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Prepositional phrases are words, which establish a relationship between subject and verb by modifying the verb and noun. Read through this article to know more about prepositional phrases and their list.

Prepositional Phrases List

Known as the father of phrases, prepositional phrases are words which are extensively used, but rarely explored, in English vocabulary. Starting with a preposition and ending with a noun, pronoun, gerund or clause - the object of the preposition, they create a relationship between subject and verb by modifying the verb and noun. The significance of prepositional phrases arises from the fact that they provide details on location, things and people, time, relationship and ideas. They colour and uniform the sentences in powerful ways. They have two parts viz., preposition and an object of preposition, as you can see in the example 'behind the couch'. In this phrase, 'behind' is the preposition and 'the couch' is the object of preposition. Prepositional phrases are widely used in English and, while starting a sentence with a prepositional phrase, it is advisable to put a comma after that to separate it from rest of the sentence. But there are also cases when prepositional phrases are unnecessarily used in a single sentence. This can obscure the main subject and the action of the sentence. You can master the English language if you can identify and use these in your writing. It provides more information to a sentence that otherwise would have ended as a dull one.

Prepositional Phrase

Using Prepositional Phrases
Prepositional phrases are words which begin with a preposition and end with a noun, pronoun, gerund or clause. Here are some examples of prepositional phrases:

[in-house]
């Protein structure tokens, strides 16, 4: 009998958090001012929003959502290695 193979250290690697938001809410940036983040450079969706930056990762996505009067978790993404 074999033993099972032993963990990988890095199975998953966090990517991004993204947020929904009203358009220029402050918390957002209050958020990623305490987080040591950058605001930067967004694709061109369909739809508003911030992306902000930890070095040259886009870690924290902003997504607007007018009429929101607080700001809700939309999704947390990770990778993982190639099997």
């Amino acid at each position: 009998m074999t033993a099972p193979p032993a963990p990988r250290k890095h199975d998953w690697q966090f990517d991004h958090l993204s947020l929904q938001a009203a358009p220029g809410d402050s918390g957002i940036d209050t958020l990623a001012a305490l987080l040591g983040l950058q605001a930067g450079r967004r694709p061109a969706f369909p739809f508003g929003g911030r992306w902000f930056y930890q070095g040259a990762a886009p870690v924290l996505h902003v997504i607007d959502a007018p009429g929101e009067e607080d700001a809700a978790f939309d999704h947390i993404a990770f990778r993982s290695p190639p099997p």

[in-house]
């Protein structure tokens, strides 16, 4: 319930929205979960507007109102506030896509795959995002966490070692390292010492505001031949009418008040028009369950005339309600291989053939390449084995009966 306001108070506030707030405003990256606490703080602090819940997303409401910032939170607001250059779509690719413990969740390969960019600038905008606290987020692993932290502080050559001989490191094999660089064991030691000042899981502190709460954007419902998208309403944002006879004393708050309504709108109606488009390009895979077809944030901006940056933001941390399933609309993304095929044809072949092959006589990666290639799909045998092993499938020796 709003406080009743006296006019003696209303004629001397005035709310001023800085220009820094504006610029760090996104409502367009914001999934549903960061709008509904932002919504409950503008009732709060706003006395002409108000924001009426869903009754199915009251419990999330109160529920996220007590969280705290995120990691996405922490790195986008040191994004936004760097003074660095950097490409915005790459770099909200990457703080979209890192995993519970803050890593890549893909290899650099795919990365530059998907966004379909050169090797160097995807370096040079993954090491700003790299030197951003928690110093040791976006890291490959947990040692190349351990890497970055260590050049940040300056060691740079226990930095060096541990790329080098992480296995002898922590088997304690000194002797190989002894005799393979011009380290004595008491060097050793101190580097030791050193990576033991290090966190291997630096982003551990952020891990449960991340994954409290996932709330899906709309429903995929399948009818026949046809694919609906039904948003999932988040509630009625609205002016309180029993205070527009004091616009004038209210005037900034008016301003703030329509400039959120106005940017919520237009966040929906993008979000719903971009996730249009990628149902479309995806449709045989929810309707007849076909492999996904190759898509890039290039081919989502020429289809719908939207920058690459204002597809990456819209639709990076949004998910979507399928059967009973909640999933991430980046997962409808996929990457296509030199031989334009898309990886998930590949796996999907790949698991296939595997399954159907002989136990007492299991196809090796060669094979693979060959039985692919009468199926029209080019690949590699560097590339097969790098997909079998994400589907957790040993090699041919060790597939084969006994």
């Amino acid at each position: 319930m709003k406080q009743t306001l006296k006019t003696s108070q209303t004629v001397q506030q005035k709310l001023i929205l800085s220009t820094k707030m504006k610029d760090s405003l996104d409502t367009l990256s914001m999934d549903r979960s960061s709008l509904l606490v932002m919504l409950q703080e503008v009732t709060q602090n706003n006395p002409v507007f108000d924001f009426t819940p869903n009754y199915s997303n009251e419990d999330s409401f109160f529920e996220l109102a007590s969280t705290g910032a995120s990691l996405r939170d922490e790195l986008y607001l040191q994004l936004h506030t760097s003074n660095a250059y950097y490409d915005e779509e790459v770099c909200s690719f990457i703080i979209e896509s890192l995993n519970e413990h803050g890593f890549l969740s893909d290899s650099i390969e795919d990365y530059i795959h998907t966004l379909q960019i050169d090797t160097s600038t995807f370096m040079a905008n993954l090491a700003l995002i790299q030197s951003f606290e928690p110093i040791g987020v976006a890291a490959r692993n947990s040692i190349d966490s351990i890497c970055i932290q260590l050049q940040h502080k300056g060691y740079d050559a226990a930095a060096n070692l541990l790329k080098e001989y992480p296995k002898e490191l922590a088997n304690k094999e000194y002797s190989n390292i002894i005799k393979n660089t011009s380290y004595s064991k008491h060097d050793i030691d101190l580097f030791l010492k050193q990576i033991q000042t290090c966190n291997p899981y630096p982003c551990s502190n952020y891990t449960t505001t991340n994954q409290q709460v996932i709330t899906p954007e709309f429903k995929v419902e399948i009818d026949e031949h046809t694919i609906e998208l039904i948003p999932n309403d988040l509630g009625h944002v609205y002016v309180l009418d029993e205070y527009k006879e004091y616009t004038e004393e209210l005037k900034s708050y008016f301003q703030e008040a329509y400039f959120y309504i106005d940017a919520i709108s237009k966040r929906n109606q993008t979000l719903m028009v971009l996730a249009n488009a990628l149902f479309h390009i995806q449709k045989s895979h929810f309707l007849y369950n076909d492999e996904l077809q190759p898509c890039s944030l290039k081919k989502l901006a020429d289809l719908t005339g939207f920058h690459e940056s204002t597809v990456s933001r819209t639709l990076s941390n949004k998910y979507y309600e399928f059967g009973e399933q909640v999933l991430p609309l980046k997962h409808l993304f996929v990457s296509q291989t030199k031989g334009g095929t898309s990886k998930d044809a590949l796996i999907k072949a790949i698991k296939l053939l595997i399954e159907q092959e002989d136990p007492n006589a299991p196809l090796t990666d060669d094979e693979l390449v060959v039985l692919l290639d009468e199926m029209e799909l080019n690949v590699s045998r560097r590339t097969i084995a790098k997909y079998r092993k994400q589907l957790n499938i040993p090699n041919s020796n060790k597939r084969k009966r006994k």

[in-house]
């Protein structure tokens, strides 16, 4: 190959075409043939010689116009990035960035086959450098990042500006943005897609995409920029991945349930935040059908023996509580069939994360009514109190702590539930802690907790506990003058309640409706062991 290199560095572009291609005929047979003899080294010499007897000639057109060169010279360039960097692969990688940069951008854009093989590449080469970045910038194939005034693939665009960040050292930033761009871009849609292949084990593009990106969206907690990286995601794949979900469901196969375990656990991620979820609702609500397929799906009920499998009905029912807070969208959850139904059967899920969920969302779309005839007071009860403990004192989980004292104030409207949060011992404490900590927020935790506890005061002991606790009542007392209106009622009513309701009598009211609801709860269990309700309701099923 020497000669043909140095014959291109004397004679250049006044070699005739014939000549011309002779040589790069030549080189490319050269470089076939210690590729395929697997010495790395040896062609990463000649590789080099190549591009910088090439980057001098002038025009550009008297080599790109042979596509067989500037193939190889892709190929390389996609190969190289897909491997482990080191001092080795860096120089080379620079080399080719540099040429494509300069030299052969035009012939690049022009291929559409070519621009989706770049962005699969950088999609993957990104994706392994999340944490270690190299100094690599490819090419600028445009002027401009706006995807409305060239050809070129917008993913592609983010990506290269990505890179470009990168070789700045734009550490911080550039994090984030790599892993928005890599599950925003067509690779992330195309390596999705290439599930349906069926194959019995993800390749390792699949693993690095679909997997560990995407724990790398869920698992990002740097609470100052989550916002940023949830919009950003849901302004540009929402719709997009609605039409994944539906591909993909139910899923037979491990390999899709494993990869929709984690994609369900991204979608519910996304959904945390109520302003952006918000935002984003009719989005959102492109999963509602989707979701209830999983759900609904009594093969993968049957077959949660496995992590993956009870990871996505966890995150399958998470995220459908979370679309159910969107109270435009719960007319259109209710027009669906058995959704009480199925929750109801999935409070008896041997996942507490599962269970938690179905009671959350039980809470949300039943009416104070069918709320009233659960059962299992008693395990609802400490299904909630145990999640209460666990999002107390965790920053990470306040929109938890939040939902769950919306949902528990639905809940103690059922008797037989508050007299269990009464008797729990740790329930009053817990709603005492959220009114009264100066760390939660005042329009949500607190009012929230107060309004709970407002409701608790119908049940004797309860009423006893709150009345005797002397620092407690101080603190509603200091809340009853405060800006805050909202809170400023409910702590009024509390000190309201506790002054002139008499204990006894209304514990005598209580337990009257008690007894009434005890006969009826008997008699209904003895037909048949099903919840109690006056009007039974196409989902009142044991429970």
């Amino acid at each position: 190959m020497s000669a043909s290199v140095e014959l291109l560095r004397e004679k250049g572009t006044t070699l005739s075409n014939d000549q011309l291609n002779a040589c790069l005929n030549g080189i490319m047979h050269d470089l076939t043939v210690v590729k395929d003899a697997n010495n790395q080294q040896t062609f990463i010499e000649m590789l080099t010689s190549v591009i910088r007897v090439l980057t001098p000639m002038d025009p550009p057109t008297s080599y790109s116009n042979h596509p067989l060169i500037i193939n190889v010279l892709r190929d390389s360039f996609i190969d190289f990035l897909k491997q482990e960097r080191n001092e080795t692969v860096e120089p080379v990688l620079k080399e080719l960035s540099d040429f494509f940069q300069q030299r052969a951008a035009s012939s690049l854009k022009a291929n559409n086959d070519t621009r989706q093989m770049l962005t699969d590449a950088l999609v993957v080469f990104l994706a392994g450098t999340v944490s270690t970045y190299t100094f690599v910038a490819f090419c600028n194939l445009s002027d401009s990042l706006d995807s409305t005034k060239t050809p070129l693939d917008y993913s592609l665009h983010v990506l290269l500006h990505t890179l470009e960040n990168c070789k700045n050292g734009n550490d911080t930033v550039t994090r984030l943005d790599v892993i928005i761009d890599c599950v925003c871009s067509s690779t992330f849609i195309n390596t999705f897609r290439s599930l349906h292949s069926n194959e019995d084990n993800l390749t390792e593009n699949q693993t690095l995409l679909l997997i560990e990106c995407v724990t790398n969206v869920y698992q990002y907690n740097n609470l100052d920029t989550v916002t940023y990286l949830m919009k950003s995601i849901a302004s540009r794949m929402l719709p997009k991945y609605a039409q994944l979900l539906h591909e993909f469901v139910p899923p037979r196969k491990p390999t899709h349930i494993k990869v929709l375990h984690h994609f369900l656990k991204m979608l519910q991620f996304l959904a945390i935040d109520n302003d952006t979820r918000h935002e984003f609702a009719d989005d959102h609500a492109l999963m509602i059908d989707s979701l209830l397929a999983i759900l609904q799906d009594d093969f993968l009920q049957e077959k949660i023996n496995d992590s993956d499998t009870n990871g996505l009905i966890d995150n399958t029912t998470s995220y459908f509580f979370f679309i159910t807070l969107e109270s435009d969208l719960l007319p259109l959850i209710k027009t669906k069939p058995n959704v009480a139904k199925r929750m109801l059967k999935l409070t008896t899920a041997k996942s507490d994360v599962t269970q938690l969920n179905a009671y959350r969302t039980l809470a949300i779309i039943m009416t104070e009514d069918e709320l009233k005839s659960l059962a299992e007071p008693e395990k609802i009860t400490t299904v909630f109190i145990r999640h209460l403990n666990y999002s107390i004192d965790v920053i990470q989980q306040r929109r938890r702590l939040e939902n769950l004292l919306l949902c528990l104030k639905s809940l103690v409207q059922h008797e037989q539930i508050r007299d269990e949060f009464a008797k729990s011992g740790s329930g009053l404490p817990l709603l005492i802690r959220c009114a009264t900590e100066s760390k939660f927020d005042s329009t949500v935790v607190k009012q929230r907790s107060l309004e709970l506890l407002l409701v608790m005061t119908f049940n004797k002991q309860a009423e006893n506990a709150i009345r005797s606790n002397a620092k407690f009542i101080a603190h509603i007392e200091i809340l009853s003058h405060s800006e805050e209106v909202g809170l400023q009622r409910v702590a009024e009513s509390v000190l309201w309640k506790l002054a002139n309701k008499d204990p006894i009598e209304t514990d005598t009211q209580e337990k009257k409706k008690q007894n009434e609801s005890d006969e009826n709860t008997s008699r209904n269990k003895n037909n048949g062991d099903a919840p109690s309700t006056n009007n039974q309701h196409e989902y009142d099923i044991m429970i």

There are cases when prepositional phrases act as either adverb (adverbial phrase) or adjective (adjectival phrase) as in these sentences. In this, adverbs describe verbs and adjectives describe nouns and pronouns.

Prepositional phrase as an adverbial phrase
Prepositional phrase as an adjectival phrase
As an adverb, prepositional phrase will answer questions such as where, when and how!
Always remember that prepositional phrases will not have the subject of the sentence.
You can connect two or more prepositional phrases with a coordinating conjunction such as, for, and, but, yet, nor and so.
Prepositional phrases do more than just adding minor details to a sentence. In fact, you can notice how vague a sentence becomes without a prepositional phrase.
After adding prepositional phrases, the sentence becomes,
Common Examples Of Prepositional Phrases
Prepositional phrases are so common in conversational language that it is very difficult to distinguish them. Here are some of the examples:
Identifying Prepositional Phrases
The clue to recognising prepositional phrases is that neither the subject nor the verb will be part of these prepositional phrases. This can be understood from the following sentence: 'The coat on the chair is mine'. Once we eliminate 'on the chair', we can easily identify that 'coat' is the subject and 'is' is the verb.

Prepositional phrases generally act as complements and adjuncts of noun phrases and verb phrases as in these sentences:
A prepositional phrase must not be confused with the series formed by the particle and the direct object of a phrasal verb, as in the phrase, 'turn on the light'. This sequence is structurally different from a prepositional phrase. In this case, "on" and "the light" will not form a unit -'on' here is not a position- instead they unite independently with the verb "turn".